Ever since I started pressing, I've been obsessed with making it better. Partly because I was so weak at it for so long (which meant that it had no place to go but up) and because it's simply a cool exercise to do. The death of the press as a movement can be attributed to a lot of things, none of which actually matter. But, if you view this lift with as much enthusiasm as I do, use these tips to improve what I consider to be one of the most fun movements in the gym.


1. Use a false grip - I don't know who told me this or why I began doing this, but this made a huge difference with my pressing power and more importantly THE PATH of the bar. It may seem a bit scary at first; holding a bar over your head with a false grip. But this seems to keep the bar path perfect for me and for some reason, make it much more comfortable on my shoulders.

2. Hold the bar in the shelf of your lats - This is hard to explain but think about it this way; don't support the bar in your hands or on your shoulders. "Shoulder" the load with your lats and keep your lats pinched and held tight. This will keep the bar path from getting out in front of you and make you feel stronger at the bottom. A good confidant start makes a huge difference.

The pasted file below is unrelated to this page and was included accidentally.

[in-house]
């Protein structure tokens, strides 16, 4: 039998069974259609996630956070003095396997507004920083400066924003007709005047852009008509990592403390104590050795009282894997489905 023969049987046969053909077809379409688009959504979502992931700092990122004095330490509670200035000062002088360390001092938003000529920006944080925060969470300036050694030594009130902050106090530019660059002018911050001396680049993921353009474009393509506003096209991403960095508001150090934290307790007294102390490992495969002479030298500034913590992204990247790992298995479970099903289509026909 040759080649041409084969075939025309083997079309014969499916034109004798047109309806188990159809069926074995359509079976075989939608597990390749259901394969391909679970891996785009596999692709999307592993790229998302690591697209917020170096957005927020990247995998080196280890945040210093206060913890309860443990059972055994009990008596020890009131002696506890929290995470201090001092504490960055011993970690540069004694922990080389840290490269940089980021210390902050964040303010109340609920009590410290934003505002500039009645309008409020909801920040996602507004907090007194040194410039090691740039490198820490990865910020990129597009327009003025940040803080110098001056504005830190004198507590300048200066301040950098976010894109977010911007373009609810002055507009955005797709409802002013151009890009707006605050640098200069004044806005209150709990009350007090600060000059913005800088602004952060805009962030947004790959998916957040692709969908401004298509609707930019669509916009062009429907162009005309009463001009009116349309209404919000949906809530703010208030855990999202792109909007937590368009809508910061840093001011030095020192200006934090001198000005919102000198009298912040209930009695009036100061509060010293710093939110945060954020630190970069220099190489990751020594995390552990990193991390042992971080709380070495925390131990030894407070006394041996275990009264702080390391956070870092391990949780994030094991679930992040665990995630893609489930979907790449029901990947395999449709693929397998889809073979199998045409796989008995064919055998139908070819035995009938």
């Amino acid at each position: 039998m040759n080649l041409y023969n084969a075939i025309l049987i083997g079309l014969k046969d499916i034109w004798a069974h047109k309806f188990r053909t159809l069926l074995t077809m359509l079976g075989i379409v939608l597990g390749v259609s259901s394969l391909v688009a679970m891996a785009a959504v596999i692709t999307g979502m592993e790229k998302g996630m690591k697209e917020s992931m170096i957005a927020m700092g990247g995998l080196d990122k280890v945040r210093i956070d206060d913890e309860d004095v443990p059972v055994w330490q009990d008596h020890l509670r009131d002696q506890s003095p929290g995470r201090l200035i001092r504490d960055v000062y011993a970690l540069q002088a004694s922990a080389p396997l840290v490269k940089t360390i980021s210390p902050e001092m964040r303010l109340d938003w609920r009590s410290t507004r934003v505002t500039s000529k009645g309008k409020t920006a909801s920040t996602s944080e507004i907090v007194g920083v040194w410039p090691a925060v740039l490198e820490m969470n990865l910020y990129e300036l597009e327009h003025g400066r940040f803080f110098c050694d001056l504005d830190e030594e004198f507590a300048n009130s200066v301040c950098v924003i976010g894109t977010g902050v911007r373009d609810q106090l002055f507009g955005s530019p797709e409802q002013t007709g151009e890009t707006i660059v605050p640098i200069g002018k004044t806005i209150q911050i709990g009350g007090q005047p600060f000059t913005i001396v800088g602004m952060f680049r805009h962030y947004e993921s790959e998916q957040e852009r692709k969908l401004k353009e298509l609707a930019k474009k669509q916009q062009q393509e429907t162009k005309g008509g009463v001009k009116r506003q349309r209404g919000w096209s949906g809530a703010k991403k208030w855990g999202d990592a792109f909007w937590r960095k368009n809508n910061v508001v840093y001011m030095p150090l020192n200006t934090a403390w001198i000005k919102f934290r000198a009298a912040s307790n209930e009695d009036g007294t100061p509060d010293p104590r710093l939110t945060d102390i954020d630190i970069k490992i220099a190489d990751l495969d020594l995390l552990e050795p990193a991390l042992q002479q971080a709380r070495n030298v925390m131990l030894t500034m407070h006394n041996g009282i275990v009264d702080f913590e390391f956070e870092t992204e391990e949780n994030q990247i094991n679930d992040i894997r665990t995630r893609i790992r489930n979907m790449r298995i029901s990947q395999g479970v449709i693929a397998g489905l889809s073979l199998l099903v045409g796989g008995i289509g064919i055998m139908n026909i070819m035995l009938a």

3. View it as a total body lift - This doesn't mean that you should turn it into a push press, something that I have caught myself doing from time to time. But because of the line of power goes from over your head to the ground, it requires your whole body to be tight. Squeeze your ass hard! "Squat" the weight up with violence. The press is NOT a shoulder exercise, it is a MOVEMENT. View it as such.

4. Use volume to get stronger - The first thing I did to increase my press is train to a heavy set and then back off for multiple sets of 10. This is very similar to the very popular "Boring But Big." I've found that volume increases my press greatly, but do not forget that you have to train heavy, too. As a note - when doing my main sets of 5/3/1, my goal is to simply get the weight overhead; it's a MOVEMENT. When doing down sets, I pull my head through at the top and view it as a "muscle," not a movement. This is a key distinction that one must have when training big lifts (squat, bench, clean, dead, press) and when doing assistance work. One is a movement, the other is a muscle.

5. Make it a priority - Just like any lift, if you want it to increase you have to make it a priority in your training. Once I did this, once I made it as important as my squat or bench press, it made huge increases. But please understand that of any of these lifts (squat, clean, bench or deadlift) this is the one that will increase the slowest and take the most patience. Keep at it and you will be rewarded. There's nothing better than pressing a weight that some people struggle to squat.


Make it a goal to press your bodyweight - then shoot for five pounds more.